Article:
> To be removed in
>   3.10
> Substitute
>   *n/a*
> 
> 
> Future maintenance of removed modules
> =====================================
> 
> The main goal of the PEP is to reduce the burden and workload on the
> Python
> core developer team. Therefore removed modules will not be maintained by
> the core team as separate PyPI packages. However the removed code, tests
> and
> documentation may be moved into a new git repository, so community
> members
> have a place from which they can pick up and fork code.
> 
> A first draft of a `legacylib <https://github.com/tiran/legacylib>`_
> repository is available on my private Github account.
> 
> It's my hope that some of the deprecated modules will be picked up and
> adopted by users that actually care about them. For example ``colorsys``
and
> ``imghdr`` are useful modules, but have limited feature set. A fork of
> ``imghdr`` can add new features and support for more image formats,
> without
> being constrained by Python's release cycle.
> 
> Most of the modules are in pure Python and can be easily packaged. Some
> depend on a simple C module, e.g. `audioop`_ and `crypt`_. Since
`audioop`_
> does not depend on any external libraries, it can be shipped in as binary
> wheels with some effort. Other C modules can be replaced with ctypes or
> cffi.
> For example I created `legacycrypt
<https://github.com/tiran/legacycrypt>`_
> with ``_crypt`` extension reimplemented with a few lines of ctypes code.
> 
> 
> Discussions
> ===========
> 
> * Elana Hashman and Nick Coghlan suggested to keep the *getopt* module.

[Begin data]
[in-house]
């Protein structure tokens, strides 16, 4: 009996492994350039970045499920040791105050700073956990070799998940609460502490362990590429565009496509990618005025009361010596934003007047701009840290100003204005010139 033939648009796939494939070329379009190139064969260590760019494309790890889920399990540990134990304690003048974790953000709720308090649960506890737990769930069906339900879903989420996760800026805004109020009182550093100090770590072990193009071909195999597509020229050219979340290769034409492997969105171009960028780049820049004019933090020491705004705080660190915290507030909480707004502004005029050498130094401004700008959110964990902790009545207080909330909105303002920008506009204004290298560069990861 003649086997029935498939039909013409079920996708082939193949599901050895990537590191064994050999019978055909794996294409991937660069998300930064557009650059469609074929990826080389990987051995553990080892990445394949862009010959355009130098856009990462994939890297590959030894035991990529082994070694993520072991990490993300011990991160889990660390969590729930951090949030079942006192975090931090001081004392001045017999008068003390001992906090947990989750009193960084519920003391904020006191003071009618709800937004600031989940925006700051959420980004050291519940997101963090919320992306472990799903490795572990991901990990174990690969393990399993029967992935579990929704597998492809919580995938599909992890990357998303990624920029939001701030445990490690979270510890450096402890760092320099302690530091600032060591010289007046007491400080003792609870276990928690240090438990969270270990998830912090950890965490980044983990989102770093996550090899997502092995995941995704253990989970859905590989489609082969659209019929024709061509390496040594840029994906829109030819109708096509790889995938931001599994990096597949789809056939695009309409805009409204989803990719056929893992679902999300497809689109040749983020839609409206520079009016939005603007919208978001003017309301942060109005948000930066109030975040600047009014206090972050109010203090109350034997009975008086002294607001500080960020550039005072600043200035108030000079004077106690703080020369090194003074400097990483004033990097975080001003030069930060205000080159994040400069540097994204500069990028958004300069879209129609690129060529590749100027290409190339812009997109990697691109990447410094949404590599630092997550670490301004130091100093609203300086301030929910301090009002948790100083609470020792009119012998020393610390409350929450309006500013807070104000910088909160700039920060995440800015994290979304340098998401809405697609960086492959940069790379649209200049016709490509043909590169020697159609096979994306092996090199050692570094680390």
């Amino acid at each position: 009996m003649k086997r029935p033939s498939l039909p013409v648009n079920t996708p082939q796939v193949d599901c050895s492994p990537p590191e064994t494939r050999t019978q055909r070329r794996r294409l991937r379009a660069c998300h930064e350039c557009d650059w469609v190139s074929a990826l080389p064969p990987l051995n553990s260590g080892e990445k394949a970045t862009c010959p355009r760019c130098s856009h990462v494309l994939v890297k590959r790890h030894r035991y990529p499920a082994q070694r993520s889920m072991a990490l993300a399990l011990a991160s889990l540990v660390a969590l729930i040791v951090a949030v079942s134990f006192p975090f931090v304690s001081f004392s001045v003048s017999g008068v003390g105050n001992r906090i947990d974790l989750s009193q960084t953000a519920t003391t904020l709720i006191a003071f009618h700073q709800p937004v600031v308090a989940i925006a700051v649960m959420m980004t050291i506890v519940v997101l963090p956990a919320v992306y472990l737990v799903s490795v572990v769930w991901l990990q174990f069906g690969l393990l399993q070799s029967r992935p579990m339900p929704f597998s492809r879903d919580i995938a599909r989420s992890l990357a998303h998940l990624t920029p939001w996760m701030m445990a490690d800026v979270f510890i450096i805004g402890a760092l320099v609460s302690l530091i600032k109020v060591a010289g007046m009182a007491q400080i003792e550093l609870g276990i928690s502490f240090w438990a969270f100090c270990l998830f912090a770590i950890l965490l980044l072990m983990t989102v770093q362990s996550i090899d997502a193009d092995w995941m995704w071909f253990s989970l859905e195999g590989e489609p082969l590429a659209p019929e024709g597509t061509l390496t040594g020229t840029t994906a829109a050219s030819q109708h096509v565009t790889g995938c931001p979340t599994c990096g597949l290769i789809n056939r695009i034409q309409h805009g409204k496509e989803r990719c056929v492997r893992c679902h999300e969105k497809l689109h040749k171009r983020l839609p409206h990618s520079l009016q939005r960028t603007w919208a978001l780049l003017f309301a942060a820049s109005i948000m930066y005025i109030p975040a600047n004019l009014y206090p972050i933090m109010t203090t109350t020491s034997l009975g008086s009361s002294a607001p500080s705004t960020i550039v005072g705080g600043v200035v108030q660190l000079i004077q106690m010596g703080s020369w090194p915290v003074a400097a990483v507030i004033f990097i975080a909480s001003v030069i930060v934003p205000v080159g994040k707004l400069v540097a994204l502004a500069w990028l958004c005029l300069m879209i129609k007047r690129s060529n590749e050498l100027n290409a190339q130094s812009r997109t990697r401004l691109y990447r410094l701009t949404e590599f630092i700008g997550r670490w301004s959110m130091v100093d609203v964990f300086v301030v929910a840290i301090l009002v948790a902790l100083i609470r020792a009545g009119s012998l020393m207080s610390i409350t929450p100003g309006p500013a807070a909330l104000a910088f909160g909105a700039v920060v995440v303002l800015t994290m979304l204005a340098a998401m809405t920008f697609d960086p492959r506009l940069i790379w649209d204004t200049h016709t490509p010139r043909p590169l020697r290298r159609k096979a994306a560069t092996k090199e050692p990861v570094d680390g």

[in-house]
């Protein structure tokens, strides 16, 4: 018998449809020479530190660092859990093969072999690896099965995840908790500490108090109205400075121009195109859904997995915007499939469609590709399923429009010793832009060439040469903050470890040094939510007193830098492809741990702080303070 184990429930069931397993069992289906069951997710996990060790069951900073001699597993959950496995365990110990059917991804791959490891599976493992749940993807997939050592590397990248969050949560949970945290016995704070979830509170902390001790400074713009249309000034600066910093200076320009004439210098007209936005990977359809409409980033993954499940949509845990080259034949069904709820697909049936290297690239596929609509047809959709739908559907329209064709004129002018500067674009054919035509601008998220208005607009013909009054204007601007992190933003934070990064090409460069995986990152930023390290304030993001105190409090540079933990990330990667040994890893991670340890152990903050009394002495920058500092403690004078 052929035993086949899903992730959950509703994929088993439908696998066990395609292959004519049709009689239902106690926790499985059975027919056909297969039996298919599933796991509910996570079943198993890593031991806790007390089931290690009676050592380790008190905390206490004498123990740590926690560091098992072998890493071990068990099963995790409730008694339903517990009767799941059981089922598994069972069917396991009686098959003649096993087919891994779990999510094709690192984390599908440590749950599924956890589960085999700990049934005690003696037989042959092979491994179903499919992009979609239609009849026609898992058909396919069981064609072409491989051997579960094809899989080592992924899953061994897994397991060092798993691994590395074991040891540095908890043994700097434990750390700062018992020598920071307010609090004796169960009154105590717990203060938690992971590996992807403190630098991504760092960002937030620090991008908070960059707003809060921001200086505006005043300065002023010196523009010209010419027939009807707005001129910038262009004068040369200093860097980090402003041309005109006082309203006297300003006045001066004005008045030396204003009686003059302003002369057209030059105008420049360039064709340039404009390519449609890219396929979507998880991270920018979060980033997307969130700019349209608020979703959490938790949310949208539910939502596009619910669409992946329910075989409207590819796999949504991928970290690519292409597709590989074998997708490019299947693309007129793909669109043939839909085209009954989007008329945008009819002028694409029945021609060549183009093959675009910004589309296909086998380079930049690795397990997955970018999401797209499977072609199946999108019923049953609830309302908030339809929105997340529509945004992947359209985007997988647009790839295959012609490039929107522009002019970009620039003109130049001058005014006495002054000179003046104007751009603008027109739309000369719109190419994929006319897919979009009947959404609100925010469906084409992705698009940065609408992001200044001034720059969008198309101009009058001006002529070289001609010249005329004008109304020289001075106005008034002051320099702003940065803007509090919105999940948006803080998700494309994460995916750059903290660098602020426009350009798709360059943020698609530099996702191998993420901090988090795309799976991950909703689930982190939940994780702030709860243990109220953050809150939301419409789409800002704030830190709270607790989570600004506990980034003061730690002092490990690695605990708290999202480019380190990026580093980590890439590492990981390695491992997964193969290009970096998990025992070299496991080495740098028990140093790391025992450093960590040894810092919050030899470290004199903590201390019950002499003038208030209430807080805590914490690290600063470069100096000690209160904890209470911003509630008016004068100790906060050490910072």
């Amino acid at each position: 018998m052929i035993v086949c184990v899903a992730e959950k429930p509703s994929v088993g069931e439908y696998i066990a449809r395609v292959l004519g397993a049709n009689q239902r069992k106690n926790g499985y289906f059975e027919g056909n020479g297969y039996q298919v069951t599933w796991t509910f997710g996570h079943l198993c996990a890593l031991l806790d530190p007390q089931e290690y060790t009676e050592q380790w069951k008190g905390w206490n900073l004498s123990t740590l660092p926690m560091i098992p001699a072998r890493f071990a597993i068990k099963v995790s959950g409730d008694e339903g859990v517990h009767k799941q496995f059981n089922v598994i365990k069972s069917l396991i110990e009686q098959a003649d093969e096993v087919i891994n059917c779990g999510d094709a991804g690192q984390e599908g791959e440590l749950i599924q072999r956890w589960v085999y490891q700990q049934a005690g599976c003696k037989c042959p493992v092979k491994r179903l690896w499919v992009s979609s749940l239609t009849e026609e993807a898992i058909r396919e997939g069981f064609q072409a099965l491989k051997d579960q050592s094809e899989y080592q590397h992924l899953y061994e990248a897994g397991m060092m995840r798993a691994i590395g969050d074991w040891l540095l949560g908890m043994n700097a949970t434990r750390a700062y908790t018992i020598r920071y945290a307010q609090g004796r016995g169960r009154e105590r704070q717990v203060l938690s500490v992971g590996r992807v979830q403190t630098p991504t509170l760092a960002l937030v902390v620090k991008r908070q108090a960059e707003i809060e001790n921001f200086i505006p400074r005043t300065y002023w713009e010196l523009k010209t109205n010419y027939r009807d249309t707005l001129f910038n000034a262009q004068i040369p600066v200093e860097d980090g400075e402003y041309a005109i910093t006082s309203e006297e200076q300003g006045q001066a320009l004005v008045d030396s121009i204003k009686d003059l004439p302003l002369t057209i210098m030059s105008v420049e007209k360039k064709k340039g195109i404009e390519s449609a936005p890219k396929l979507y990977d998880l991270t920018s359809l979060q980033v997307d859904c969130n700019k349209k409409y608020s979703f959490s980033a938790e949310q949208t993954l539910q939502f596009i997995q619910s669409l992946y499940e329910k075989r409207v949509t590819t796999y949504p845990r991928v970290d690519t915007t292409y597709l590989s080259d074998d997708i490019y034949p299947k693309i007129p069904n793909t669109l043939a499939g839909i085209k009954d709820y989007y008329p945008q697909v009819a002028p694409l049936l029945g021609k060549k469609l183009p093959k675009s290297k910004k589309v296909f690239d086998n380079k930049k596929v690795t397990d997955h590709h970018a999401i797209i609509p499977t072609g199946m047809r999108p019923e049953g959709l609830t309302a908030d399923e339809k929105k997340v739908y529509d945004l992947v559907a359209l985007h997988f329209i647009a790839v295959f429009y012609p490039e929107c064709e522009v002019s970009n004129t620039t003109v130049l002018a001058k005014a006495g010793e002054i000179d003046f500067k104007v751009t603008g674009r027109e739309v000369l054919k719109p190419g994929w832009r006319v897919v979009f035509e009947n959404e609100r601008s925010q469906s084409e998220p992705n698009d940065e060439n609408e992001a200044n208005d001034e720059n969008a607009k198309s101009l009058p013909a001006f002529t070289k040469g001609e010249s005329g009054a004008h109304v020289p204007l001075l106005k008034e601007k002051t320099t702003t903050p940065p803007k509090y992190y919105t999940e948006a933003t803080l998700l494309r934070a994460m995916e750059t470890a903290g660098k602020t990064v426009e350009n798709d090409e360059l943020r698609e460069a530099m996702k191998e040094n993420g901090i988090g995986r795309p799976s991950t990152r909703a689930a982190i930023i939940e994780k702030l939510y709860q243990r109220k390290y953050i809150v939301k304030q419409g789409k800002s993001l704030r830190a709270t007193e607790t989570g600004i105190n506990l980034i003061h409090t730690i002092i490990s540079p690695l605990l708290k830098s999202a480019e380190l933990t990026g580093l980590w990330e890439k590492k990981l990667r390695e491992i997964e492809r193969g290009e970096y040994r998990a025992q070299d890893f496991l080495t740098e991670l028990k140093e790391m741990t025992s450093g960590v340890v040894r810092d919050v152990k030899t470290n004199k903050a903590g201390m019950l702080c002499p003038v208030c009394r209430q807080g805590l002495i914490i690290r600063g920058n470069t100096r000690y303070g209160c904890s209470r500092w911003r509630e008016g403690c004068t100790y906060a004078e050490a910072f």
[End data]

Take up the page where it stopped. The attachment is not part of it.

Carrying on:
> * Berker Peksag proposed to deprecate and removed *msilib*.
> * Brett Cannon recommended to delay active deprecation warnings and
> removal
>   of modules like *imp* until Python 3.10. Version 3.8 will be released
>   shortly before Python 2 reaches end of lifetime. A delay reduced churn
for
>   users that migrate from Python 2 to 3.8.
> * Brett also came up with the idea to keep lib2to3. The package is useful
>   for other purposes, e.g. `black <https://pypi.org/project/black/>`_ uses
>   it to reformat Python code.
> * At one point, distutils was mentioned in the same sentence as this PEP.
>   To avoid lengthy discussion and delay of the PEP, I decided against
dealing
>   with distutils. Deprecation of the distutils package will be handled by
>   another PEP.
> * Multiple people (Gregory P. Smith, David Beazley, Nick Coghlan, ...)
>   convinced me to keep the `wave`_ module. [4]_
> * Gregory P. Smith proposed to deprecate `nntplib`_. [4]_
> 
> 
> References
> ==========
> 
> .. [1]
> https://en.wikipedia.org/wiki/Open_Sound_System#Free,_proprietary,_fre
> e
> .. [2] https://man.openbsd.org/ossaudio
> .. [3] https://blogs.msmvps.com/installsite/blog/2015/05/03/the-future-of-
> windows-installer-msi-in-the-light-of-windows-10-and-the-universal-
> windows-platform/
> .. [4] https://twitter.com/ChristianHeimes/status/1130257799475335169
> .. [5] https://twitter.com/dabeaz/status/1130278844479545351
> 
> 
> Copyright
> =========
> 
> This document has been placed in the public domain.
> 
> 
> 
> 
> ..
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>    mode: indented-text
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>    coding: utf-8
>    End:
> 
>